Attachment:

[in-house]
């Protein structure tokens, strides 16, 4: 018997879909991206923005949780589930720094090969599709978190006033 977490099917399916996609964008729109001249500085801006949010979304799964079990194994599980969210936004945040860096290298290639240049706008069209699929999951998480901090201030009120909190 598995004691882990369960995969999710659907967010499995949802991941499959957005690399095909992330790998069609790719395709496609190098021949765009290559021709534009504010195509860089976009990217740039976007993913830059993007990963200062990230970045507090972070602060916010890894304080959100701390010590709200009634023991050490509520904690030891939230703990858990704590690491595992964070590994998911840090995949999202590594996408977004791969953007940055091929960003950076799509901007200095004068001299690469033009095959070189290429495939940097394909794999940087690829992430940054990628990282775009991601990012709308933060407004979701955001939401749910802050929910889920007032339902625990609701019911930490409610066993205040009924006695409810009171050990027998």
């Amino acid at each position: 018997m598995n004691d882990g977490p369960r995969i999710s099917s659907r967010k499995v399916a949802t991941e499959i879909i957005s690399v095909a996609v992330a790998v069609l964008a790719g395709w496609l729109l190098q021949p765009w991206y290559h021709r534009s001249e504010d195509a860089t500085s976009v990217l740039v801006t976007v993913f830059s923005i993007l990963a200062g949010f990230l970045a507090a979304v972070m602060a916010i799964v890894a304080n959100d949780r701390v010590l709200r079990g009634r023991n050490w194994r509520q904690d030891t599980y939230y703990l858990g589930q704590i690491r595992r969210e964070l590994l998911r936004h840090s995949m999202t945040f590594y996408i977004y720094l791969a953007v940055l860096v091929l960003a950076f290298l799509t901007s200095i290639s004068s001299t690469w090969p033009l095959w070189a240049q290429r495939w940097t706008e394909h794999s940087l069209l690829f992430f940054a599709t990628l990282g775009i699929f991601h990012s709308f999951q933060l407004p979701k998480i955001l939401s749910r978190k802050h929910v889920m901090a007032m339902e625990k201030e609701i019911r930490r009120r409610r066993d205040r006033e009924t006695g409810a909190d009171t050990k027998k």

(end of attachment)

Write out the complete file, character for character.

[in-house]
């Protein structure tokens, strides 16, 4: 018997879909991206923005949780589930720094090969599709978190006033 977490099917399916996609964008729109001249500085801006949010979304799964079990194994599980969210936004945040860096290298290639240049706008069209699929999951998480901090201030009120909190 598995004691882990369960995969999710659907967010499995949802991941499959957005690399095909992330790998069609790719395709496609190098021949765009290559021709534009504010195509860089976009990217740039976007993913830059993007990963200062990230970045507090972070602060916010890894304080959100701390010590709200009634023991050490509520904690030891939230703990858990704590690491595992964070590994998911840090995949999202590594996408977004791969953007940055091929960003950076799509901007200095004068001299690469033009095959070189290429495939940097394909794999940087690829992430940054990628990282775009991601990012709308933060407004979701955001939401749910802050929910889920007032339902625990609701019911930490409610066993205040009924006695409810009171050990027998």
């Amino acid at each position: 018997m598995n004691d882990g977490p369960r995969i999710s099917s659907r967010k499995v399916a949802t991941e499959i879909i957005s690399v095909a996609v992330a790998v069609l964008a790719g395709w496609l729109l190098q021949p765009w991206y290559h021709r534009s001249e504010d195509a860089t500085s976009v990217l740039v801006t976007v993913f830059s923005i993007l990963a200062g949010f990230l970045a507090a979304v972070m602060a916010i799964v890894a304080n959100d949780r701390v010590l709200r079990g009634r023991n050490w194994r509520q904690d030891t599980y939230y703990l858990g589930q704590i690491r595992r969210e964070l590994l998911r936004h840090s995949m999202t945040f590594y996408i977004y720094l791969a953007v940055l860096v091929l960003a950076f290298l799509t901007s200095i290639s004068s001299t690469w090969p033009l095959w070189a240049q290429r495939w940097t706008e394909h794999s940087l069209l690829f992430f940054a599709t990628l990282g775009i699929f991601h990012s709308f999951q933060l407004p979701k998480i955001l939401s749910r978190k802050h929910v889920m901090a007032m339902e625990k201030e609701i019911r930490r009120r409610r066993d205040r006033e009924t006695g409810a909190d009171t050990k027998k």